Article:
Cleft Palate – Heard if not Seen
Similar to a cleft lip, which is the result of incomplete facial development during gestation, a cleft palate is when the roof of the mouth fails to fuse together. Imagine having a huge gap instead of a solid roof of your mouth. It's very difficult to speak clearly, to eat and drink without liquids spilling out through the nose, and makes people susceptible to infections.
For children with both cleft lip and palate, cleft lip repair dramatically changes their appearance, but difficulty speaking clearly and confidently – and the social, health, and financial issues that accompany major speech impediments – remain. Fortunately, cleft palate is also treatable.
Leona, 18 years old
Leona is eighteen years old and in college at nearby technical university. In many ways, she's a typical teenager – loves to hang out with friends, be silly, sing and dance. She's studying computers and is hoping to land a good job when she finishes school.
However, Leona has a cleft palate. She gets sick a lot, including frequent headaches and stomach aches. Leona also gets bullied because of the way she speaks. In some ways, childhood had been easier than college, because her friends and community knew and loved her for who she is. But when she got to college, the teasing got worse. Sometimes even professors mimic her speech. She told us that in many ways, she's fearless. She won't let the bullying stop her from getting the education she wants. Yet she also talked about the pain of being teased and holding back her tears until she's alone.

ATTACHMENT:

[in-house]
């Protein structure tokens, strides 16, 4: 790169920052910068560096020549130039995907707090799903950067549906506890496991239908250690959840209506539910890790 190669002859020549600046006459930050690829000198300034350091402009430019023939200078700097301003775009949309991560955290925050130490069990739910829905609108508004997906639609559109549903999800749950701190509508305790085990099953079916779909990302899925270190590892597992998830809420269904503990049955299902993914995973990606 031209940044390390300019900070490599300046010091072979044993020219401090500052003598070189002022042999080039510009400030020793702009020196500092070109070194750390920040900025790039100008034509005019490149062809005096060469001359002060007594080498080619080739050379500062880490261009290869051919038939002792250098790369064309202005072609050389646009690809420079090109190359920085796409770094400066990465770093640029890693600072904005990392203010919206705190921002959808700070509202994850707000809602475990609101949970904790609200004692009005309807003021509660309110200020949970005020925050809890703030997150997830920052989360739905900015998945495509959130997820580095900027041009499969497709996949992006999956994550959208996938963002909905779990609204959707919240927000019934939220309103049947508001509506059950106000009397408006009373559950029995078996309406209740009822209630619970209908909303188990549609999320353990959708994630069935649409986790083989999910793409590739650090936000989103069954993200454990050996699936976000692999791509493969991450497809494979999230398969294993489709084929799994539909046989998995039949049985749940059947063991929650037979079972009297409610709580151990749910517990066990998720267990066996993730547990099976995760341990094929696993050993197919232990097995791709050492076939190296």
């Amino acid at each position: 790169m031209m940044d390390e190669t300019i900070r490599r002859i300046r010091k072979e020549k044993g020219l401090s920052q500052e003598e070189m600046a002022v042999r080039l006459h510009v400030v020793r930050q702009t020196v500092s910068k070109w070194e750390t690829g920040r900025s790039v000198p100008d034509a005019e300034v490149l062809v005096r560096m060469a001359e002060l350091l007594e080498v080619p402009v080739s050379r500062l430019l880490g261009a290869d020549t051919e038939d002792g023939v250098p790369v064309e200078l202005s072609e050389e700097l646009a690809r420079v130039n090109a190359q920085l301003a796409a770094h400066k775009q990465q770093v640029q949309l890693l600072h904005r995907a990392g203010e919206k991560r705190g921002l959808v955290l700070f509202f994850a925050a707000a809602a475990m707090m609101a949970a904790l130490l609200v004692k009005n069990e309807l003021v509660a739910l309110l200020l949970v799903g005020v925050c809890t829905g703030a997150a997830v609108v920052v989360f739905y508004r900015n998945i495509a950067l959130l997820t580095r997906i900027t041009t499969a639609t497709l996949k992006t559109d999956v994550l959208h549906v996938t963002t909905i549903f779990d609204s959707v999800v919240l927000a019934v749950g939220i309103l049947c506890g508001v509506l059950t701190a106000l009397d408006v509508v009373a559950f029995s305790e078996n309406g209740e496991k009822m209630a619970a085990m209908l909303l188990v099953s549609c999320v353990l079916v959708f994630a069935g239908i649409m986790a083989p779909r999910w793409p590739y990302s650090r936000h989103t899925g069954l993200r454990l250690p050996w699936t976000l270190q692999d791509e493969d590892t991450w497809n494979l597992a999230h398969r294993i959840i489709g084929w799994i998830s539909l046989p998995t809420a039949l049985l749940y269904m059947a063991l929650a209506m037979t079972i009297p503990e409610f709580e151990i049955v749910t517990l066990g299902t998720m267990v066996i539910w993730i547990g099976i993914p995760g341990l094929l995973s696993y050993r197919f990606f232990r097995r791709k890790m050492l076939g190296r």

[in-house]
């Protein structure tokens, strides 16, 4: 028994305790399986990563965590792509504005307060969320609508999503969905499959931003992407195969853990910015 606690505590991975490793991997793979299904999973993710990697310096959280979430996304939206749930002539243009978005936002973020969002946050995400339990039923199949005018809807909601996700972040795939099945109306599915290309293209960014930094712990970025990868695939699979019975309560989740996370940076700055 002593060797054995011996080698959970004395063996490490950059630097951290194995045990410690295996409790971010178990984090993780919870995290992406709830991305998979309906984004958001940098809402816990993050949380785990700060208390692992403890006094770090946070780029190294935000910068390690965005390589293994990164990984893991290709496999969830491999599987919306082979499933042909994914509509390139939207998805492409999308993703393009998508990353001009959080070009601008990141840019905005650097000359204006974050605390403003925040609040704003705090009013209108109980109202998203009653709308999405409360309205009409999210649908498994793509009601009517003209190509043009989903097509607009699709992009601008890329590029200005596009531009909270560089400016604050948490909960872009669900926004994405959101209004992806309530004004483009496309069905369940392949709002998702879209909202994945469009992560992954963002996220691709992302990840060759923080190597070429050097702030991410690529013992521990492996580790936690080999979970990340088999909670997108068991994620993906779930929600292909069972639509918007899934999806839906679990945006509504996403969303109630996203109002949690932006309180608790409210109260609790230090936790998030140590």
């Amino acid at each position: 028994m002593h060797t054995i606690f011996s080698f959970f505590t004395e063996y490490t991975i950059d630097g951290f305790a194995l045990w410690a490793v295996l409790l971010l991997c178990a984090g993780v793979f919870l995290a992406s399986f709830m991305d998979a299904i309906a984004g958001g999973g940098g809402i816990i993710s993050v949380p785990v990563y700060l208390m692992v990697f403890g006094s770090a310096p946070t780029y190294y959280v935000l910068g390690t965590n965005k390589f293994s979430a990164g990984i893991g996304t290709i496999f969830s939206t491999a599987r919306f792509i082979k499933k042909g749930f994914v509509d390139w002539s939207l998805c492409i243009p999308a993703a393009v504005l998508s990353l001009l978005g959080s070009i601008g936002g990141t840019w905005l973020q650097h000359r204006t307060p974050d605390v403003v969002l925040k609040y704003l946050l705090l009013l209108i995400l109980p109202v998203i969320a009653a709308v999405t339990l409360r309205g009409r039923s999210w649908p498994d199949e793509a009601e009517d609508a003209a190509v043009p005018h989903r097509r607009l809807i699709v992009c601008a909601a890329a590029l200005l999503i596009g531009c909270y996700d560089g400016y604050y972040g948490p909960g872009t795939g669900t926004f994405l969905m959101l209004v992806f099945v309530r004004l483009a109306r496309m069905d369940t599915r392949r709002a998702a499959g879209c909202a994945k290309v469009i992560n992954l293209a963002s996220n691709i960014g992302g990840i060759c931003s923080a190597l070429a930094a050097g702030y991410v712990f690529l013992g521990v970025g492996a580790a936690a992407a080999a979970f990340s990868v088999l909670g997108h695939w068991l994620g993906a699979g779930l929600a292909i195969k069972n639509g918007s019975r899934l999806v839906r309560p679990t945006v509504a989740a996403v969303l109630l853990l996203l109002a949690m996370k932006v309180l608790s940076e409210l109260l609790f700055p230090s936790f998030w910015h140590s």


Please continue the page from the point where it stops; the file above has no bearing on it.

Leona bonded with many on the Rotaplast staff. She left a touching note for the team when she was discharged (photo below). Members of the team also had the opportunity to visit her at her home a few days after the surgery. Hugs all around.
Regie, 9 years old
Reggie's first surgery with Rotaplast was in 2007, also in Cebu City, to repair his cleft lip. It's rewarding for the team to see patients weeks or years later, as "after photos" a day or two post surgery still show incisions and wounds not yet healed. He returned this year to have his palate repaired.
Reggie was one of two patients in surgery the morning the earthquake hit. The doctors and nurses in the operating room (OR) stayed by his side, doing what they needed to do to make it safe to evacuate him outside. He spent several hours outside on a driveway in front of the hospital, never without a huge team, and his mother, by his side. Once the hospital was deemed safe to resume operations, the Rotaplast team finished Reggie's surgery in the hospital's main OR, as the Rotaplast OR was not yet back up and running. Sure, he had a cameo on CNN.com, but most importantly, his surgery went beautifully.
Eugene, 14 years old
Always up for a "hello" or better yet a good laugh, Eugene knew everyone on the ward. He was a bright light, easing the nerves of children and adults sharing the waiting area with him. Eugene had his first surgery, to repair his cleft lip, when he was a one-year-old. He needed additional surgery to repair his palate, but has been too sick in the past to undergo surgery. Finally, he got his chance.
Anderson, 8 years old
Eight year-old Anderson was notorious for his cool demeanor and spiked hair. When Anderson came out of the OR and was in recovery, he was greeted by his dad and sister. His dad, sporting the same spiked hair, saw Anderson's post-surgery hair flattened and spiked it up again. Within hours, Anderson was back to his casual cool self. On his clinic day visit post-surgery, fittingly, Anderson and Dr. Rod exchanged a first bump.